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Revivals in the Highlands

Angus MacGillivray

Published by Reformation Press

Reformation Press are to be commended for bring this rare and excellent little book back into print. It is written by a highlander, who was born in 1805 in the mission house at Achness in Sutherland. McGillivray’s father would become the minister at Lairg and at the age of 22, Angus would follow his father into the ministry. He ministered at Strathy in Sutherland and Dairsie in Fife and was one of those who left in the Disruption of 1843. This book predated the Days of the Fathers in Ross-shire from Dr Kennedy or Memorabilia Domestica from Donald Sage, and was originally published with the title ‘Sketches of Religion and Revivals of Religion in the North Highlands during the last Century’.

It is a very readable and short book that would make an excellent gift. It begins by charting the growth of Christianity in the Highlands in the post-Reformation period. He begins his accounts with the work of John Balfour in the parish of Nigg, north of Cromarty. After Nigg, he moves across the Dornoch Firth to Golspie, with the ministry of Walter Denune and John Sutherland. I appreciate that in our own day, some are not keen to acknowledge when the ministry in the pulpit of their own church lacks power or truth. Sutherland, clearly did not make an immediate impression on his congregation, but rather than pretend all was well they gathered together in the house of the local catechist to pray for the minister and the Lord would give him what they felt he lacked. Sutherland accidentally overheard one of this prayer meetings, rather than try to chastise his flock, he put aside his own pride and simply sought to join them in these prayers. Afterwards, his ministry was much blessed to his congregation. Surely, this presents a real lesson to both congregations and ministers in our own generation.

After Nigg and Golspie, the attention turns to Strathnaver in the parish of Farr, where Mr Robertson and later George Munro would minister. MacGillivray records the view of his own father, that ‘I never knew any place where the religion of Christ so shone and flourished and pervaded the community as it did in Strathnaver’.

Following Strathnaver he moves to Tongue and the work of William Mackenzie. Mackenzie begins to despair of the speed with which his Gaelic speaking congregation were careless in relation to his preaching and would often miss the Gaelic service. He speaks to the congregation directly and lays out his heart and then weeps in the pulpit, afterwards his ministry sees a real outpouring of the Spirit.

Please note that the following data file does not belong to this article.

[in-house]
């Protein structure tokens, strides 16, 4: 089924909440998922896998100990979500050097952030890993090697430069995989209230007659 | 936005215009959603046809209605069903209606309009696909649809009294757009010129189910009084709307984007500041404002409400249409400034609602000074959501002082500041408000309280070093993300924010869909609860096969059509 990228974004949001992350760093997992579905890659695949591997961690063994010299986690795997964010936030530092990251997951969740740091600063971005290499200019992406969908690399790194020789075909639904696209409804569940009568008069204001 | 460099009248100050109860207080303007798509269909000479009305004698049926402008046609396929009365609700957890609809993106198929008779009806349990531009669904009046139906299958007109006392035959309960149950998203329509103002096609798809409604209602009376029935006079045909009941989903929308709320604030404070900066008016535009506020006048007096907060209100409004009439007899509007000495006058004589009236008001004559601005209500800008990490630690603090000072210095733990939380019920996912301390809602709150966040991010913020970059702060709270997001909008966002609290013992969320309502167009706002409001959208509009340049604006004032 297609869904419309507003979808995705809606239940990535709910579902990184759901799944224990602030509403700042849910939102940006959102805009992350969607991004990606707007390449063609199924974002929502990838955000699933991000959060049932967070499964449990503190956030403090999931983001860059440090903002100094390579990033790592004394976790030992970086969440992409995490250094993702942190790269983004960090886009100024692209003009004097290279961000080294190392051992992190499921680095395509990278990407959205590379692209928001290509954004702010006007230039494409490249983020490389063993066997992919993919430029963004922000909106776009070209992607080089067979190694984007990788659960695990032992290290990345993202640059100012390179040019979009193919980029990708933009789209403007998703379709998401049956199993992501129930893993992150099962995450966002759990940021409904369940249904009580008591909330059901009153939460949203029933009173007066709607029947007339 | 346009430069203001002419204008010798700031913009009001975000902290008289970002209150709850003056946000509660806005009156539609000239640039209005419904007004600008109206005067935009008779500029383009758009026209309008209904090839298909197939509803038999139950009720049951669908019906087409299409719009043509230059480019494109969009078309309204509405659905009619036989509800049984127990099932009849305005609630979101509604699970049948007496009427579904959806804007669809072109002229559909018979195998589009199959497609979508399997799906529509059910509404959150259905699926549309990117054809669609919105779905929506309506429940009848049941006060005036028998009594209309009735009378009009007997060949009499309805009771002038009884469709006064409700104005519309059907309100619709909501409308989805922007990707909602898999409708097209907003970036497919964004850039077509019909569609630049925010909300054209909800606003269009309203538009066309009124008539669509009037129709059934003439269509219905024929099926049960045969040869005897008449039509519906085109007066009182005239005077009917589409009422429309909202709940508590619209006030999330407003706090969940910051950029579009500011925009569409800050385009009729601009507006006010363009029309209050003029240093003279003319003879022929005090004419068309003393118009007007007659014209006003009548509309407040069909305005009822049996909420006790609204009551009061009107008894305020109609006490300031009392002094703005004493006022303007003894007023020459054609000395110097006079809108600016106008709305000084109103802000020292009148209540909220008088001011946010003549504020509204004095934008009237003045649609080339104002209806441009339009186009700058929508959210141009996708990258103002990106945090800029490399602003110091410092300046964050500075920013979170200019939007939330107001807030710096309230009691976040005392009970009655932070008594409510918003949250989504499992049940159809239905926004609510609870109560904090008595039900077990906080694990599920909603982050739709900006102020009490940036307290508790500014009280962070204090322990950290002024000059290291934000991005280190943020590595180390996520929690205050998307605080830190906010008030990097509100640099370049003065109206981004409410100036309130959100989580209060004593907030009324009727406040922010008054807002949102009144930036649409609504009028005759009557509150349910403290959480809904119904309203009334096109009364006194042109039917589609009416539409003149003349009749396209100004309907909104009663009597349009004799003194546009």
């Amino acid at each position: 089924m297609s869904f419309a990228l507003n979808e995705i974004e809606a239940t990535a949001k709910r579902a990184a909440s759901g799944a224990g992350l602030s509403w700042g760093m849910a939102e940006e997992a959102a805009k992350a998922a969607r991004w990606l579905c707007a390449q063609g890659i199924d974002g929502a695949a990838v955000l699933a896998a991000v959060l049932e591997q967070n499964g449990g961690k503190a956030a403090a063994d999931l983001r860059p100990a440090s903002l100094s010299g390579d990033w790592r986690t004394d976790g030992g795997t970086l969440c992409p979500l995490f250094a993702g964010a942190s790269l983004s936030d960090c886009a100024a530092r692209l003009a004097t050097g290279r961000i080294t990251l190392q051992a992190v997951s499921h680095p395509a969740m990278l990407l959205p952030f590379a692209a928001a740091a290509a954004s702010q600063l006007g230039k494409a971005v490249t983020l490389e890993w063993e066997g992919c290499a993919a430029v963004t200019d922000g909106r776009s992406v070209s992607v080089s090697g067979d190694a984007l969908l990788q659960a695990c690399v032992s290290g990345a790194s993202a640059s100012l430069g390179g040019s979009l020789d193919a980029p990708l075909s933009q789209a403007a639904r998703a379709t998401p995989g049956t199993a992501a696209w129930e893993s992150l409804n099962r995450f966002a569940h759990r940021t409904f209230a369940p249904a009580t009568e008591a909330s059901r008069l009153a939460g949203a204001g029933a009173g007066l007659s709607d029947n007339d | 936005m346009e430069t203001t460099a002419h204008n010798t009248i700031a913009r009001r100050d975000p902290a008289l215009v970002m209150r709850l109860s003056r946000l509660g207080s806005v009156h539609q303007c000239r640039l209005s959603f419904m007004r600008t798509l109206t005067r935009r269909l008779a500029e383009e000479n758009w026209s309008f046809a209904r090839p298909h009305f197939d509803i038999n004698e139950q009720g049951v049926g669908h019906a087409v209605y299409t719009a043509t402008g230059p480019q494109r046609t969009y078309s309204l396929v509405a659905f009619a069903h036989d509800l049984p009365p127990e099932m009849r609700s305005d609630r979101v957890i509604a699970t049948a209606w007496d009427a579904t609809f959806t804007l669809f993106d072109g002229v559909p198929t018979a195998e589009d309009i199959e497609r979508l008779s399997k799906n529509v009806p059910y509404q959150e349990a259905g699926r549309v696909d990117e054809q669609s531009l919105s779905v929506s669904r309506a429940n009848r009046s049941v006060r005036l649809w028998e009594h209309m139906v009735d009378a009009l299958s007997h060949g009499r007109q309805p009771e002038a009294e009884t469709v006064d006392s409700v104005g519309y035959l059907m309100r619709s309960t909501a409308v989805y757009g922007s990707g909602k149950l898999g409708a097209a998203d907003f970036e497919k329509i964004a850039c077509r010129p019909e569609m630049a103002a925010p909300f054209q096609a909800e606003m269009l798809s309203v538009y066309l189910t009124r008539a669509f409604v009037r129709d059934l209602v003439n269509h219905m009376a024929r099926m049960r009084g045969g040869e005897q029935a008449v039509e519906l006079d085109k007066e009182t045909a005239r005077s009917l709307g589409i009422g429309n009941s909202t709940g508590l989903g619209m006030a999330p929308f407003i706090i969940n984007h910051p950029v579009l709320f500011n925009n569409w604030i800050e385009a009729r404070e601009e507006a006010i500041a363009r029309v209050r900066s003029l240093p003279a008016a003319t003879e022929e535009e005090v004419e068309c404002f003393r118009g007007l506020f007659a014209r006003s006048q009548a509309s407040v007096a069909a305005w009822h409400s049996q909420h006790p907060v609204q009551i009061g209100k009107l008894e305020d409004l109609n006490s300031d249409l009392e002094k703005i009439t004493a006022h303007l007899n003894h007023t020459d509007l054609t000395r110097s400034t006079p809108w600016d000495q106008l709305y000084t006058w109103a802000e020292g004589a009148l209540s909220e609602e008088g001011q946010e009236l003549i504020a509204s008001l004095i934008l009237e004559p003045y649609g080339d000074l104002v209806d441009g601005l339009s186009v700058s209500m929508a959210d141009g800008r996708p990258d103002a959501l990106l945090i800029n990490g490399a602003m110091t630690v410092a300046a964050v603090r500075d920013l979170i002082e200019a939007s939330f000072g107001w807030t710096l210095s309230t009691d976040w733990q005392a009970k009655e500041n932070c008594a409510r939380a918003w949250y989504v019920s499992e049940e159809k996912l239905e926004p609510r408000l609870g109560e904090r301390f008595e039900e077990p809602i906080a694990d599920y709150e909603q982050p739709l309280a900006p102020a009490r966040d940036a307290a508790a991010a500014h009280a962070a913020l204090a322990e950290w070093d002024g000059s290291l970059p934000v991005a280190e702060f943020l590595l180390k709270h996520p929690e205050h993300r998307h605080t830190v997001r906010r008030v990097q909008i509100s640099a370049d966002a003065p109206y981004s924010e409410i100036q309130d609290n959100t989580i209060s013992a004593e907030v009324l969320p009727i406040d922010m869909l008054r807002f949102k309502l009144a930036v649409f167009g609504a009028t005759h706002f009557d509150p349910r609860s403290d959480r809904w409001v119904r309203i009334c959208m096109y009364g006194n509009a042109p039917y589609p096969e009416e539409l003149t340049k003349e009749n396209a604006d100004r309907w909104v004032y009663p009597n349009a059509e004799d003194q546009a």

He then gives examples of the men of the highlands. In a day, when we can be apt to forget that we hold to two and not three offices, and that ministers and elders hold the same office within the church, then it is helpful to be reminded of the way that these stalwarts upheld the truth for young or injudicious ministers. The real men of the North didn’t despise the ministry, but they were its strength and its support.

The ministers and men had an effect on their communities. He gives the amusing account of a wicked person who prosecuted a Christian. After the case had failed in the law court, the disappointed litigant said, he would wait for the court above to do justice. The magistrate asked him if he was appealing to the court of session, to which he responded no, but to the Lord of All. At this point, the magistrate said, ‘Poor blockhead, I knew you to be a knave, but I never till now thought you fool. For whatever chance you might have against Gordon in a court composed of poor sinners like me, you have no chance whatever against him in that court.’

The last section, was one that I enjoyed very much, and gives short portraits of a few Christians. I found the account of the life of Jane Mackay a very helpful one, especially in the practical nature of her faith and a fortitude amongst life’s trials.

This book is only 65 pages long, but it is a beautiful insight into the religious landscape of the highlands 200 years ago. I would urge you to buy it, to read it and to be exercised by the religion that it portrays.

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